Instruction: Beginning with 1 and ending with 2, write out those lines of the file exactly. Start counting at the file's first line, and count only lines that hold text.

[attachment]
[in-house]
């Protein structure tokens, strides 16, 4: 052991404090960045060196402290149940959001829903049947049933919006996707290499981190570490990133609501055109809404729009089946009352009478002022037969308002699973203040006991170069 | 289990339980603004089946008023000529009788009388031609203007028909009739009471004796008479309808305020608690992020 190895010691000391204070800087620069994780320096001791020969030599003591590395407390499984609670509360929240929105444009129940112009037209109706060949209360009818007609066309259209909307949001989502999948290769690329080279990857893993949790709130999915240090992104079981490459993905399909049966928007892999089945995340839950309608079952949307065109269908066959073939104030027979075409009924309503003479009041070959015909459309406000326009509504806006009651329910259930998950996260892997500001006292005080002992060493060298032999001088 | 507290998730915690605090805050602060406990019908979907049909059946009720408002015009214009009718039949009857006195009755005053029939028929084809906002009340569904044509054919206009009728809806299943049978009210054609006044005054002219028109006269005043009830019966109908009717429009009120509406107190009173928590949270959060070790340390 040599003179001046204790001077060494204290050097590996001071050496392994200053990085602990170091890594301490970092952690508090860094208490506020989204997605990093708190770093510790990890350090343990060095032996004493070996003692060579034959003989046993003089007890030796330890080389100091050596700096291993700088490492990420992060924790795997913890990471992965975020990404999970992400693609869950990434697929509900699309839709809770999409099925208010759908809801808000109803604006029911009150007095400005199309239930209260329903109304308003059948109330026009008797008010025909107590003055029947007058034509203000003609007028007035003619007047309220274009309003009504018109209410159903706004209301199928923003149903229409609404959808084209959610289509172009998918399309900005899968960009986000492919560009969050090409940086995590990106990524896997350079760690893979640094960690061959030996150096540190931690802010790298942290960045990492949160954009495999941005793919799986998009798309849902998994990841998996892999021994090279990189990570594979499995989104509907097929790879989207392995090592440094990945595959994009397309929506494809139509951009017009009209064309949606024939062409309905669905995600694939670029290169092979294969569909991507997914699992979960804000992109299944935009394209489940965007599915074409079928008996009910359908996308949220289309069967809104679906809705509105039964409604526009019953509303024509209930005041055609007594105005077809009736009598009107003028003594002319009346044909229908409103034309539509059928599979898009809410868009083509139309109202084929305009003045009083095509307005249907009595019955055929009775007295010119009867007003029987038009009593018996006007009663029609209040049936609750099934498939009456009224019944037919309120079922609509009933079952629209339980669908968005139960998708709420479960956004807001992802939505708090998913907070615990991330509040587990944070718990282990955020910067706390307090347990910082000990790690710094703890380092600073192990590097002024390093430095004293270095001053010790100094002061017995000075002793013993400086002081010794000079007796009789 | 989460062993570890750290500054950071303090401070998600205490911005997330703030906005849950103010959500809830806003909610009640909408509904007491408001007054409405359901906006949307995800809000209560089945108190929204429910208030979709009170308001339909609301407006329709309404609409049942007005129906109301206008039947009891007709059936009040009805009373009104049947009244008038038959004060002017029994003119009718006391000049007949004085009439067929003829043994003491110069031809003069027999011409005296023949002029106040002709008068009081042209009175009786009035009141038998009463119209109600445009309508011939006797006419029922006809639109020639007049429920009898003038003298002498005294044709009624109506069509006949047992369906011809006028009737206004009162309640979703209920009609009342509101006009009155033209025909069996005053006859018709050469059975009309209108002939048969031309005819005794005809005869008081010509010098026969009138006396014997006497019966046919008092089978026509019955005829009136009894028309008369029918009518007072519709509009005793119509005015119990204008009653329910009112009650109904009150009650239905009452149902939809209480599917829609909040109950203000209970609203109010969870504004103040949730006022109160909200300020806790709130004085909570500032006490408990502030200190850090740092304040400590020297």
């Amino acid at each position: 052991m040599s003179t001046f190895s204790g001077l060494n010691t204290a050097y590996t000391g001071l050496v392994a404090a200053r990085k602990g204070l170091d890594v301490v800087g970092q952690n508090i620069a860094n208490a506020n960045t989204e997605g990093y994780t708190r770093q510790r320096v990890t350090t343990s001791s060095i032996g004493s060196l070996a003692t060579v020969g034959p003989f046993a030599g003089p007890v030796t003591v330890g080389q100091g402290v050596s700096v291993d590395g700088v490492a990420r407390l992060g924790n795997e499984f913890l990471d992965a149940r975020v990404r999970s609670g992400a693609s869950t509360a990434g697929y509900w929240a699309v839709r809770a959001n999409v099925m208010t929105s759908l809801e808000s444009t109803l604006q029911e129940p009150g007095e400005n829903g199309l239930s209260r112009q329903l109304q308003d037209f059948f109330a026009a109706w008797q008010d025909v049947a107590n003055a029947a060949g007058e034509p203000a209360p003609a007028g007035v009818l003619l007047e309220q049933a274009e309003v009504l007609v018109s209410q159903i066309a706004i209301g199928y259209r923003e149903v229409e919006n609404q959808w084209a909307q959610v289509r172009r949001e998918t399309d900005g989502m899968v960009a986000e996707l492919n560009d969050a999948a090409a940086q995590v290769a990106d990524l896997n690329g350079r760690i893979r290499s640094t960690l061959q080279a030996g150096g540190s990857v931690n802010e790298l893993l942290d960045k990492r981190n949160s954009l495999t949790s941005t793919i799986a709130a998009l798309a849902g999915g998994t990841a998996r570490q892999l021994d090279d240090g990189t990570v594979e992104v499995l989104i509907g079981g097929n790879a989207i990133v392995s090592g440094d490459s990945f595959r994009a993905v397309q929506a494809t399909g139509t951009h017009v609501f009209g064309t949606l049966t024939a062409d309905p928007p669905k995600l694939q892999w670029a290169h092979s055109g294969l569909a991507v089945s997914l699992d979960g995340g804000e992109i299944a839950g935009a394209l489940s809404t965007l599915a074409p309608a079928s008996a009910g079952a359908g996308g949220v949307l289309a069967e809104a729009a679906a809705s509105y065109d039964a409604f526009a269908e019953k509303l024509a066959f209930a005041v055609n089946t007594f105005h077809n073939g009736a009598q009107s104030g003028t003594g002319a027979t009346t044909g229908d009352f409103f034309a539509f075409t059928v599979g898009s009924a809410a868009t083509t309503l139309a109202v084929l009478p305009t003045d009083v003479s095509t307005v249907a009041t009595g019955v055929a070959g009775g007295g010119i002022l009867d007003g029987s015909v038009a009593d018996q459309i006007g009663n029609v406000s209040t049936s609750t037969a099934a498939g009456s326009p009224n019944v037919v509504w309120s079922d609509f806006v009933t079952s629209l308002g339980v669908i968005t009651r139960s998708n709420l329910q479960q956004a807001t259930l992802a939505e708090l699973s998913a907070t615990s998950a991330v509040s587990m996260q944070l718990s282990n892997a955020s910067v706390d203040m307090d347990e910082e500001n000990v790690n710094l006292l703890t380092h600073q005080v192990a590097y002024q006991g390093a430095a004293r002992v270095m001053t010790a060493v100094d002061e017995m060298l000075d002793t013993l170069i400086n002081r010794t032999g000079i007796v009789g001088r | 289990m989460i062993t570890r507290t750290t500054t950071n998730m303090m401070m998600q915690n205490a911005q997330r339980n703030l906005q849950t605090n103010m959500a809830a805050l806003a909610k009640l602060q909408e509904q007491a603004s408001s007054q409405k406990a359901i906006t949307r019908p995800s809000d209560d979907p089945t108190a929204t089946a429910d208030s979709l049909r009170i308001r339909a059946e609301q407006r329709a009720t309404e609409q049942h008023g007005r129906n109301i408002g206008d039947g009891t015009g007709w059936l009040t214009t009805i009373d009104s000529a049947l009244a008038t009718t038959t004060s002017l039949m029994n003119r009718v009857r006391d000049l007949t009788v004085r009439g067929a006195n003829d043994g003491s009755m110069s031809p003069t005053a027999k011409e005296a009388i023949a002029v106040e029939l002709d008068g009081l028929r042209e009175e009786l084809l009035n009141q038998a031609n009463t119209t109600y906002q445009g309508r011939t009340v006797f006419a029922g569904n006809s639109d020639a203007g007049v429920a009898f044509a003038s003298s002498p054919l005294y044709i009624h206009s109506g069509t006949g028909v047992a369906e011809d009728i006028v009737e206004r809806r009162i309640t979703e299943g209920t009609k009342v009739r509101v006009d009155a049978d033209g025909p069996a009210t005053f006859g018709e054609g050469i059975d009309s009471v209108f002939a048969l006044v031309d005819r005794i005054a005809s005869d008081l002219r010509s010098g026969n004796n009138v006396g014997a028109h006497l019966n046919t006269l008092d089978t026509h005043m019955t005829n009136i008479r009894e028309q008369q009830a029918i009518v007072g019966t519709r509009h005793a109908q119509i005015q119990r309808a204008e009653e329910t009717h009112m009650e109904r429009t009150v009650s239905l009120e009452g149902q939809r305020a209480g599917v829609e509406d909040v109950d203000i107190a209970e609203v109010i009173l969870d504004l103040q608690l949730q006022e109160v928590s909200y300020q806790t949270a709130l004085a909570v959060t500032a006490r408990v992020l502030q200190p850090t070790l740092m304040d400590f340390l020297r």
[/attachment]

[in-house]
């Protein structure tokens, strides 16, 4: 052991404090960045060196402290149940959001829903049947049933919006996707290499981190570490990133609501055109809404729009089946009352009478002022037969308002699973203040006991170069 | 289990339980603004089946008023000529009788009388031609203007028909009739009471004796008479309808305020608690992020 190895010691000391204070800087620069994780320096001791020969030599003591590395407390499984609670509360929240929105444009129940112009037209109706060949209360009818007609066309259209909307949001989502999948290769690329080279990857893993949790709130999915240090992104079981490459993905399909049966928007892999089945995340839950309608079952949307065109269908066959073939104030027979075409009924309503003479009041070959015909459309406000326009509504806006009651329910259930998950996260892997500001006292005080002992060493060298032999001088 | 507290998730915690605090805050602060406990019908979907049909059946009720408002015009214009009718039949009857006195009755005053029939028929084809906002009340569904044509054919206009009728809806299943049978009210054609006044005054002219028109006269005043009830019966109908009717429009009120509406107190009173928590949270959060070790340390 040599003179001046204790001077060494204290050097590996001071050496392994200053990085602990170091890594301490970092952690508090860094208490506020989204997605990093708190770093510790990890350090343990060095032996004493070996003692060579034959003989046993003089007890030796330890080389100091050596700096291993700088490492990420992060924790795997913890990471992965975020990404999970992400693609869950990434697929509900699309839709809770999409099925208010759908809801808000109803604006029911009150007095400005199309239930209260329903109304308003059948109330026009008797008010025909107590003055029947007058034509203000003609007028007035003619007047309220274009309003009504018109209410159903706004209301199928923003149903229409609404959808084209959610289509172009998918399309900005899968960009986000492919560009969050090409940086995590990106990524896997350079760690893979640094960690061959030996150096540190931690802010790298942290960045990492949160954009495999941005793919799986998009798309849902998994990841998996892999021994090279990189990570594979499995989104509907097929790879989207392995090592440094990945595959994009397309929506494809139509951009017009009209064309949606024939062409309905669905995600694939670029290169092979294969569909991507997914699992979960804000992109299944935009394209489940965007599915074409079928008996009910359908996308949220289309069967809104679906809705509105039964409604526009019953509303024509209930005041055609007594105005077809009736009598009107003028003594002319009346044909229908409103034309539509059928599979898009809410868009083509139309109202084929305009003045009083095509307005249907009595019955055929009775007295010119009867007003029987038009009593018996006007009663029609209040049936609750099934498939009456009224019944037919309120079922609509009933079952629209339980669908968005139960998708709420479960956004807001992802939505708090998913907070615990991330509040587990944070718990282990955020910067706390307090347990910082000990790690710094703890380092600073192990590097002024390093430095004293270095001053010790100094002061017995000075002793013993400086002081010794000079007796009789 | 989460062993570890750290500054950071303090401070998600205490911005997330703030906005849950103010959500809830806003909610009640909408509904007491408001007054409405359901906006949307995800809000209560089945108190929204429910208030979709009170308001339909609301407006329709309404609409049942007005129906109301206008039947009891007709059936009040009805009373009104049947009244008038038959004060002017029994003119009718006391000049007949004085009439067929003829043994003491110069031809003069027999011409005296023949002029106040002709008068009081042209009175009786009035009141038998009463119209109600445009309508011939006797006419029922006809639109020639007049429920009898003038003298002498005294044709009624109506069509006949047992369906011809006028009737206004009162309640979703209920009609009342509101006009009155033209025909069996005053006859018709050469059975009309209108002939048969031309005819005794005809005869008081010509010098026969009138006396014997006497019966046919008092089978026509019955005829009136009894028309008369029918009518007072519709509009005793119509005015119990204008009653329910009112009650109904009150009650239905009452149902939809209480599917829609909040109950203000209970609203109010969870504004103040949730006022109160909200300020806790709130004085909570500032006490408990502030200190850090740092304040400590020297």